Football World Cup in Brazil: bread instead of games?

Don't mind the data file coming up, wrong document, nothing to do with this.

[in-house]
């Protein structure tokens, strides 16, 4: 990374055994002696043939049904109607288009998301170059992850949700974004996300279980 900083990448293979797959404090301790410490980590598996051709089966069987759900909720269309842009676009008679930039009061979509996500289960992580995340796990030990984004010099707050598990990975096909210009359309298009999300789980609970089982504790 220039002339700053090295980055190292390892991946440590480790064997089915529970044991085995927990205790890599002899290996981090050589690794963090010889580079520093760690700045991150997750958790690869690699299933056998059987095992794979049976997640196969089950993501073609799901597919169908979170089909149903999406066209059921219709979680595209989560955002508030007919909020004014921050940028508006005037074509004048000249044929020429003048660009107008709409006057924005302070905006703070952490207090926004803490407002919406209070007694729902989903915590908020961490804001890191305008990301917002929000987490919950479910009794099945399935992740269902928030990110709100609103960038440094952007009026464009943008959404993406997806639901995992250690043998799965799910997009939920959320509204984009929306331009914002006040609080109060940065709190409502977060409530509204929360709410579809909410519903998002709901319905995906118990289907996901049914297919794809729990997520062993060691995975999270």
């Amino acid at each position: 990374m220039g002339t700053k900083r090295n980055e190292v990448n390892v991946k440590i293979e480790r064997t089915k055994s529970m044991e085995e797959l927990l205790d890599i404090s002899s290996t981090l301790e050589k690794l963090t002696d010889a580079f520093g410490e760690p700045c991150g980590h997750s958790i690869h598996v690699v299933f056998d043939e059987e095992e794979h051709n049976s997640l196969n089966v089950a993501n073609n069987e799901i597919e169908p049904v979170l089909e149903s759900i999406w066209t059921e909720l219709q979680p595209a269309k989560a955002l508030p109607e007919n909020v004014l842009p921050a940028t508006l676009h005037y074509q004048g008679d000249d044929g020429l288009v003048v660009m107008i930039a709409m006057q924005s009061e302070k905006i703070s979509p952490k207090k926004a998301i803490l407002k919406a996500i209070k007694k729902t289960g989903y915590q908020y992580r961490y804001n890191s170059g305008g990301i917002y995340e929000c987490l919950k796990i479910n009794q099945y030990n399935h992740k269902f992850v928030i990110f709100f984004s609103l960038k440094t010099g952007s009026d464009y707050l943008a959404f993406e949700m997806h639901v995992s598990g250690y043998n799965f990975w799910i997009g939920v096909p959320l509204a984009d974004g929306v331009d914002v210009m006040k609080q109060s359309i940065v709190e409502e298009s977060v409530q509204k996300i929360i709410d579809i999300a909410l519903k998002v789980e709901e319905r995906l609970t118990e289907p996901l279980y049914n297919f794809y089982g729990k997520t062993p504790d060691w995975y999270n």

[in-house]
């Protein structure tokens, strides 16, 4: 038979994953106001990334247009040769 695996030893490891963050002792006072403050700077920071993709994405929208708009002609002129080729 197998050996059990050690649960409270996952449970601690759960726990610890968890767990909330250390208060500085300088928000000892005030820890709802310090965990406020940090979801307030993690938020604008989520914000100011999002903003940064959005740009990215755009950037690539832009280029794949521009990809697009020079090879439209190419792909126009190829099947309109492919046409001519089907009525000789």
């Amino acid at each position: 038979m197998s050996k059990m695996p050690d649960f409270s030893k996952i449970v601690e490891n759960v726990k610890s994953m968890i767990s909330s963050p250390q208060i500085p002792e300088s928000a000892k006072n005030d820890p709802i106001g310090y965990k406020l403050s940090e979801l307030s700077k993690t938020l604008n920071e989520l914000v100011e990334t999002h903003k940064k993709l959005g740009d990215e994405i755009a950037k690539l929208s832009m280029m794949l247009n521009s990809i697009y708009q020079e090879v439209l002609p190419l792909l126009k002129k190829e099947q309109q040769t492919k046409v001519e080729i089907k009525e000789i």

When it comes to mass appeal, events such as the World Cup are certainly hard to beat, as clearly demonstrated by the sold-out matches, the overcrowded public gatherings, the sense of euphoria on the streets and the record-breaking TV viewing figures. The countries that put themselves forward as host country candidates usually do so in the hope of being rewarded with economic success. The Brazilian Ministry of Finance estimates that the 2014 World Cup will generate income of some USD 5.5 billion through tourism. However, the experience of past World Cup host countries shows that major sporting events have only a minor macroeconomic impact. “The cost-benefit analyses conducted prior to such an event regularly overstate the positive effects,” says HWWI economist Prof. Dr. Henning Vöpel. “Not even emerging markets see any significant contributions made to their economic growth as a result of the tourism expenditures and infrastructure investments triggered by the event.” And then there are the immense sums of money spent on hosting the World Cup (the estimate for Brazil is EUR 10 billion, above all as investments in the transport infrastructure, the stadiums and security), which – in particular in emerging markets – are in competition with other government-run programmes such as investment in education. What’s more, it is emerging markets in particular that run the risk of being left with newly built stadiums as investment ‘white elephants’ as a result of hosting the event. “The welfare improvements due to World Cups and Olympic Games need to be compared with the improvements resulting from alternative measures,” says Quitzau. “In the future, emerging markets above all else should seriously consider whether the World Cup as a prestige project is worth all the expense.”